Catalogues raissonées and monographs have obvious importance in our understanding of individual artists and their contexts. But in many if not most cases, those catalogues and monographs would never have been written were it not for pioneering exhibitions that permit us to see many of one artist's works in the same place. Even exhibitions accompanied by poor or inadequate catalogues turn out to have had great importance, while those with excellent catalogues like that edited and partly written by Bills promise to change our understandings of an artist and his age.

This catalogue opens with two valuable contributions by Mark Bills: a detailed chronology of the artist's life and works and “‘Death and absence differ but in name’: The Subject Paintings of Frank Holl.” His essay introduces us to the one of the two main genres in which this artist excelled, the other being portraiture, as Bills takes us through his early life, education, and experiences that contributed to his works of social realism set in both city and fishing village, such as The Lord gave and the Lord hath taken away, Her Firstborn, and Newgate, Committed for Trial. Holl had a meteoric career, easily achieving early artistic fame and financial success, dying young at the height of his career, and then being quickly forgotten as his urban realism fell out of fashion, so much so that his daughter, writing decades after his death, scorned some of his finest canvases.

Left to right: (a) The Lord Gave and the Lord Hath Taketh Away, Blessed Be the Name of the Lord. (b) Newgate, Committed for Trial. [Click on these images for larger pictures.]

Since Holl increasingly turned away from the work that had made him famous to paint portraits of the rich and famous, critics (including some in this catalogue) too quickly assume he had done so either because he needed money to pay for his lavish homes or because critics attacked his supposedly old-fashioned work. Bills, however, reminds us that

Holl's move to portraiture appears to be driven by more than one factor, and even though portraits were extremely lucrative and his prolific work rate had an effect in his health, it cannot be seen as a purely financial decision. It should be remembered that his subject pictures also continued to command a value. Leaving Home was based on a 30-guinea commission from The Graphic, “At a Railway station — a Study” (10 February 1872). and became an oil on canvas sold to Henry Hill in 1873 fr 220 guineas. . . . Although he stopped sending subject paintings to the Royal Academy, they were still shown at dealers' exhibitions. [31]

Left to right: (a) Self-portrait. (b) Sir John Tenniel. (c) Sir William Schwenck Gilbert. [Click on these images for larger pictures.]

Peter Funnell's “Frank Holl: Portraits and the ‘Modern Englishman’” which discusses the socio-political implications of Victorian portraiture, also has some interesting remarks about what he terms “Teutonism and its relation to Victorian ideas of manliness.” Since Holl painted comparatively so few portraits of women, one might assume that he was ill suited to painting them — until, that is, one looks at his many successful paintings, not always portraits, of beautiful women and girls. True, Jane Sellars quotes his daughter's recollection of Holl remarking, “Well you know if anything goes wrong, I can't fling my brush at my sitter's head, nor indulge in any bit of strong language to ease my mind a bit!” (83) But of course he couldn't do so either with Gladstone or wealthy clients on whom he depended to pay for his two homes. Since Holl claimed that the hard work of conversation with his client subjects played an important role in each portrait, he either found himself most comfortable with older men or most interested by them. Funnell ranks him with G. F. Watts and John Everett Millais as one of the greatest Victorian portraitists. I can't say that I agree, but then one wants Holl to have a strong advocate like Funnell.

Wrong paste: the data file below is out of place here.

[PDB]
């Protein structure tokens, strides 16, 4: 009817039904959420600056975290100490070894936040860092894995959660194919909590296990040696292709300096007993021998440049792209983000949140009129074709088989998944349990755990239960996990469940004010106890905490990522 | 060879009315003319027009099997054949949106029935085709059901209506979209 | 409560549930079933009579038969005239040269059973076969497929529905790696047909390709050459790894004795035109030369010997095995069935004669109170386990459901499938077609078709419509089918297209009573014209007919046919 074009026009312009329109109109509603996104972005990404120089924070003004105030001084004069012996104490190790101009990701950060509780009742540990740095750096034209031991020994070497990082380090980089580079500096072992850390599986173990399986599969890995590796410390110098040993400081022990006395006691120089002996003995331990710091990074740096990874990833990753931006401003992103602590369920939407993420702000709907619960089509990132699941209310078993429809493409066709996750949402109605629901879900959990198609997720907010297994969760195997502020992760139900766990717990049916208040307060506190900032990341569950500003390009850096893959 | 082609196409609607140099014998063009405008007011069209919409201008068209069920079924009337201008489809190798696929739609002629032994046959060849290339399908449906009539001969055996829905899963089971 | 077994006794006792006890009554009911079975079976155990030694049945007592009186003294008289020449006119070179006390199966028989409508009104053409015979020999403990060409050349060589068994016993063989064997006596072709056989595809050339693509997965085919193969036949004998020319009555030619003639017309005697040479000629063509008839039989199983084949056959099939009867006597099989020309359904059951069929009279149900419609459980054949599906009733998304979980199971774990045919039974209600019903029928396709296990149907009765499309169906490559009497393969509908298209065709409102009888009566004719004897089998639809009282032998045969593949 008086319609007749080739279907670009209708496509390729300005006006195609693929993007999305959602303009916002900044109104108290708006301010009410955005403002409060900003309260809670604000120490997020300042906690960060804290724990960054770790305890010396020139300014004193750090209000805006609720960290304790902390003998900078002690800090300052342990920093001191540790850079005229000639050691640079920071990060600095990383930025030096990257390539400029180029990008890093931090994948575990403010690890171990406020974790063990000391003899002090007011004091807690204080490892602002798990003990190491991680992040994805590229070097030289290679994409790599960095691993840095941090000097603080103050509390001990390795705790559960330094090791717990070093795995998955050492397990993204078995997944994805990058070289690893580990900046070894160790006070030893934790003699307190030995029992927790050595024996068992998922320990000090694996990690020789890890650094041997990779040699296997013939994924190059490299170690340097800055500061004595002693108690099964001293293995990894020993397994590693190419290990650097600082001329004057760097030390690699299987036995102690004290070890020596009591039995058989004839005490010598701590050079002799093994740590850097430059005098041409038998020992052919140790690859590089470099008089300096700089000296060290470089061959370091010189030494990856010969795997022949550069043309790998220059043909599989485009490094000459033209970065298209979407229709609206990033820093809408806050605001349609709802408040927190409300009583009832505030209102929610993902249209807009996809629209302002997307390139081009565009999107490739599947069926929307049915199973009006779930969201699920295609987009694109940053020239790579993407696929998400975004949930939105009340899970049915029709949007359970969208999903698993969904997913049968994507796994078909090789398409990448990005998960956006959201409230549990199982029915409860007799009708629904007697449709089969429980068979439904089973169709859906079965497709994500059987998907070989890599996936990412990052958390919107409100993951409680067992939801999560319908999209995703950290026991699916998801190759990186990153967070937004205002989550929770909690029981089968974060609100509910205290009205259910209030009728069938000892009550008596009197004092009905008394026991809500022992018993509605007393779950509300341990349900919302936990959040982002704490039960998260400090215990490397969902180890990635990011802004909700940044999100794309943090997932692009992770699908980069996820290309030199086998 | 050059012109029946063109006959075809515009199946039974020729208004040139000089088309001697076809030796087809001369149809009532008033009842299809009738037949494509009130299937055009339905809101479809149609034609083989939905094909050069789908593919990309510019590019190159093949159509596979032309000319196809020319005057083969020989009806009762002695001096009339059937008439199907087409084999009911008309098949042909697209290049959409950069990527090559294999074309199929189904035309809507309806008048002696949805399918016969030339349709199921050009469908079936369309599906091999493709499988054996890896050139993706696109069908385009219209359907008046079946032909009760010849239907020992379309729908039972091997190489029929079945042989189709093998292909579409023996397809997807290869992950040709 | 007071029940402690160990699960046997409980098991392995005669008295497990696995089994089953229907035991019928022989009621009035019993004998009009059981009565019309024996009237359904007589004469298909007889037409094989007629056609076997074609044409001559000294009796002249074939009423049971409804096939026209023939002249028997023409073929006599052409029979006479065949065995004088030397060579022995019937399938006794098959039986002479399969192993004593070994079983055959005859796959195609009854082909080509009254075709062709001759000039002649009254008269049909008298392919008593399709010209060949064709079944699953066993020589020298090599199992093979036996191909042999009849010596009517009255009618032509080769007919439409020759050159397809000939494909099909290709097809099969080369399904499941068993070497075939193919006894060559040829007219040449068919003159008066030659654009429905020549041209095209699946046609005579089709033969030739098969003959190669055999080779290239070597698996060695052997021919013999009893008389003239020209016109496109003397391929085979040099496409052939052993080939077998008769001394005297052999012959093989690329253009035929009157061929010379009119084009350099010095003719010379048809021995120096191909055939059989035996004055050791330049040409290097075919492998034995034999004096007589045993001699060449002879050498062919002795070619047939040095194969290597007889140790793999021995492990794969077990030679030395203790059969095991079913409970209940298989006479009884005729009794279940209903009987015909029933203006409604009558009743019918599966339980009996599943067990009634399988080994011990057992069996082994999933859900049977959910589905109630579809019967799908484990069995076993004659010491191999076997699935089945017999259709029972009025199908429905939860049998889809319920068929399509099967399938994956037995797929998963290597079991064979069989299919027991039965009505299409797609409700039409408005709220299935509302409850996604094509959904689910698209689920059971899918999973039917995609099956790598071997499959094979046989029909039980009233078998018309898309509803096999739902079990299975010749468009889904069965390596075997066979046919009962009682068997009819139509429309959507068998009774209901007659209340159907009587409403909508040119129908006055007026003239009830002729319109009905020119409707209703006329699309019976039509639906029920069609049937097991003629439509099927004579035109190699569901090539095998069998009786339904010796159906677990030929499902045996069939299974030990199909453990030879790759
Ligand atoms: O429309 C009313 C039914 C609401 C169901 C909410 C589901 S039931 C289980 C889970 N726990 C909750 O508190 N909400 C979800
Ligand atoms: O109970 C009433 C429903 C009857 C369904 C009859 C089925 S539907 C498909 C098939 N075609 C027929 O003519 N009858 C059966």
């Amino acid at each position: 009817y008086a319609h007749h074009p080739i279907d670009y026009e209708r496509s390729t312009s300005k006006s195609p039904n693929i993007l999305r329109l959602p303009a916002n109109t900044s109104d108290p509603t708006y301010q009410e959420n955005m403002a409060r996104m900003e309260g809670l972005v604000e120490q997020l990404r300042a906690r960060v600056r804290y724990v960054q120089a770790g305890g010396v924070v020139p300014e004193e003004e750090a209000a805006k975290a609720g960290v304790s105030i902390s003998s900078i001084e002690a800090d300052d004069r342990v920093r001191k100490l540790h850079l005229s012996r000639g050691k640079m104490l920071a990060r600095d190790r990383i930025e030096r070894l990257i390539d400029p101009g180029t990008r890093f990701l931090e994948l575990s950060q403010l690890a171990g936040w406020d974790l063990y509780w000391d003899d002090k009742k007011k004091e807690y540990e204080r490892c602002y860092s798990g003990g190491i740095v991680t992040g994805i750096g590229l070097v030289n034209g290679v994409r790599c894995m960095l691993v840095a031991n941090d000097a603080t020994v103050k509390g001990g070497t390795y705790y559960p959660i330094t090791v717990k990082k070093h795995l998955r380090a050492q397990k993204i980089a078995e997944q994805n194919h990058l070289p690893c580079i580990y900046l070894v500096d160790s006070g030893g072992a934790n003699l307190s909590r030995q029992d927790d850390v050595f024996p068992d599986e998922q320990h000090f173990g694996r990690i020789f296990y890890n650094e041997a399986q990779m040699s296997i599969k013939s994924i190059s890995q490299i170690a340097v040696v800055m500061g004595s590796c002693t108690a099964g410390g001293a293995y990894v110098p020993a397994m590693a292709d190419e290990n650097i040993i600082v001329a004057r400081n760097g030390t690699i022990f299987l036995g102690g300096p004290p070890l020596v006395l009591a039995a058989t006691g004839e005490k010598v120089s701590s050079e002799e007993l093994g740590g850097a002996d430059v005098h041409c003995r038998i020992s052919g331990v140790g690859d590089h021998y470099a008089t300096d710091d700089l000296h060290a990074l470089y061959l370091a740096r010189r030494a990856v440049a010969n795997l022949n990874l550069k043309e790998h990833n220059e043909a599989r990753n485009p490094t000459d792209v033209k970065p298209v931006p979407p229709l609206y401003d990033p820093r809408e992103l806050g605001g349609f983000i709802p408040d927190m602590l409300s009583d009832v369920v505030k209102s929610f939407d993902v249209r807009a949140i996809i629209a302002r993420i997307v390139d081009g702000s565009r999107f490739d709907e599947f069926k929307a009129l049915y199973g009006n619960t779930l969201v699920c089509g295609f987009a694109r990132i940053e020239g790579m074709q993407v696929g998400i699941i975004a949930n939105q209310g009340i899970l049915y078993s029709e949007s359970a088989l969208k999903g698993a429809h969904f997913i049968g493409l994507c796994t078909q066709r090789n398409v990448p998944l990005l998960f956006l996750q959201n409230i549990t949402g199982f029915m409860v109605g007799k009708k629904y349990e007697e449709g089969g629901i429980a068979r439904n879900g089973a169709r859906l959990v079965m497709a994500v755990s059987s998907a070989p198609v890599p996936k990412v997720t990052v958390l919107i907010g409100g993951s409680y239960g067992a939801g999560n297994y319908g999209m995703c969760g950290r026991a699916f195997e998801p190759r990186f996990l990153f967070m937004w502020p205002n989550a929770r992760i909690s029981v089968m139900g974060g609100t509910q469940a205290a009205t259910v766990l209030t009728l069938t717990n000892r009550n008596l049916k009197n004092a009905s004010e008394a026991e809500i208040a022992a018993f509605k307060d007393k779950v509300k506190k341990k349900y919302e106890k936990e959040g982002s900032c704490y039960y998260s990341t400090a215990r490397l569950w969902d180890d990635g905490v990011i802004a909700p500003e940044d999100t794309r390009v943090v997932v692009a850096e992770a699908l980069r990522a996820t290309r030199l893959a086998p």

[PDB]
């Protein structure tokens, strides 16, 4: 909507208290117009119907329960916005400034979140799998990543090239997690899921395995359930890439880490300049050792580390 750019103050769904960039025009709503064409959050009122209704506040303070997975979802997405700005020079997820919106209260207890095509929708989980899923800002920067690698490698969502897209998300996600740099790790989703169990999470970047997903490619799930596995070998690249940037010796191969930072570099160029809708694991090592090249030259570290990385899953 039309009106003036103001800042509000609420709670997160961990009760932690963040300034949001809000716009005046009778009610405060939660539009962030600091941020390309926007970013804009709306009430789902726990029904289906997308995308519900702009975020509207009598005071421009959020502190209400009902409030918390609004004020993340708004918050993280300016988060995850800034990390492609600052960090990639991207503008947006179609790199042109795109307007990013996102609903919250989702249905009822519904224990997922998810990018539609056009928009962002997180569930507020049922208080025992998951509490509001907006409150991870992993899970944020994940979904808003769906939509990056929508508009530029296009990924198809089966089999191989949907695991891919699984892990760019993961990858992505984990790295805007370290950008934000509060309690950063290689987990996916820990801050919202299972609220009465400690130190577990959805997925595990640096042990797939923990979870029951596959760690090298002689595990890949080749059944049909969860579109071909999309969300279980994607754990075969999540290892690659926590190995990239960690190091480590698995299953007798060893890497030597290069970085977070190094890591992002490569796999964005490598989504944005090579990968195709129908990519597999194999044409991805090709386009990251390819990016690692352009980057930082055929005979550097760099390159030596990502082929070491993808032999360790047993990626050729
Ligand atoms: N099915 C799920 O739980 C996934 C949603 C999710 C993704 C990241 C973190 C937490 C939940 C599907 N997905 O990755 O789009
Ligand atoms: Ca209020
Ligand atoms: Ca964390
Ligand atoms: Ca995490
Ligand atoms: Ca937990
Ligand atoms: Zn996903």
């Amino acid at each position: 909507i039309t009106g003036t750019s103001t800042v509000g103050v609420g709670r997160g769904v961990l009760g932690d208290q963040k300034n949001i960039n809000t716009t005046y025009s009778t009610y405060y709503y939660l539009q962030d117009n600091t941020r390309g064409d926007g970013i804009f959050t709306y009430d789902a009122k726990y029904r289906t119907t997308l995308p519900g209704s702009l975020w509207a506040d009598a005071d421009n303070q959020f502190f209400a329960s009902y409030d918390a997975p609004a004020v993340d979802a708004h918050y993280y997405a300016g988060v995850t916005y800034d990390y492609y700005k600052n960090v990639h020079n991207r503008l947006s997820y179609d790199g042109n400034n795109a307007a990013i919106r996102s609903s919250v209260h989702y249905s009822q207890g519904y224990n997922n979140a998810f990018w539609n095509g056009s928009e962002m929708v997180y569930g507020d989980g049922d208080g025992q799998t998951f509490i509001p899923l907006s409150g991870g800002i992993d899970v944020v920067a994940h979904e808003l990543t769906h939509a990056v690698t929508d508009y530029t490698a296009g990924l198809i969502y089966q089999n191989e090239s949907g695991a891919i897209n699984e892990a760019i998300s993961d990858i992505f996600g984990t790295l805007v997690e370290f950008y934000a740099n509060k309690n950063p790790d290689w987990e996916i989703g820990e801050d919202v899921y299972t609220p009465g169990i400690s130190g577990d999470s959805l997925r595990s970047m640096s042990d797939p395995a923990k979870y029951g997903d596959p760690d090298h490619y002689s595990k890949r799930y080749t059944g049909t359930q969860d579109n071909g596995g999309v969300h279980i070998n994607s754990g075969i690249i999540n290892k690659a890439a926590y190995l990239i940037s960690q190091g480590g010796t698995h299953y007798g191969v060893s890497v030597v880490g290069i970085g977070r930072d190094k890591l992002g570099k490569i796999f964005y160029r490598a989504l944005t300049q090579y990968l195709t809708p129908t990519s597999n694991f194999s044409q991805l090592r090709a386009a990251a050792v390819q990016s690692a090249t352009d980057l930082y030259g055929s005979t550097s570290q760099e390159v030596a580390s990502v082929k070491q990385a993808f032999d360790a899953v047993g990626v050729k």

Barbara Bryant's welcome essay relates Holl's career to the two buildings that Norman Shaw designed for him — his lavish London home and studio and his retreat in Surrey — and provides one reason Holl turned increasingly to portraits while it also reminds us of the enormous financial success enjoyed by many Victorian and Edwardian painters. Sophie Gilmartin's “Frank Holl and The Graphic: Sketching London's Labour in Light and Dark” places his major graphic works, such as At a Railway Station and The Foundling in various contexts provided by George Cruikshank , Gustave Doré , and Phiz .

In “A Daughter's Story: Frank Holl and Women,” Jane Sellars argues that

Women play a significant part in the art of Frank Holl. They are the central figures in his subject pictures, which deal almost exclusively with aspects of women's suffering in Victorian society. Furthermore, it is to a women writer [his daughter Ava] that we turn for the most important source of information about his life. [75]

She follows these assertions with interesting observations about Holl's painting in which women and girls appear and equally interesting information about a devoted, if conflicted, daughter who despised Victorian narrative painting and some of her father's best work. Sellars fittingly closes her essay with the following words from Ada: “My love from him was deep and intense, with an admiration which was almost an obsession, but which curiously enough took the form of making me intensely reserved and shy of him, so that neither he not I ever rightly understood the other” (88).


Bills, Mark, et al. Frank Holl: Emerging from the Shadows. Exhibition catalogue. London: Philip Wilson in association with the Watts Gallery, 2013.

Last modified 6 August 2013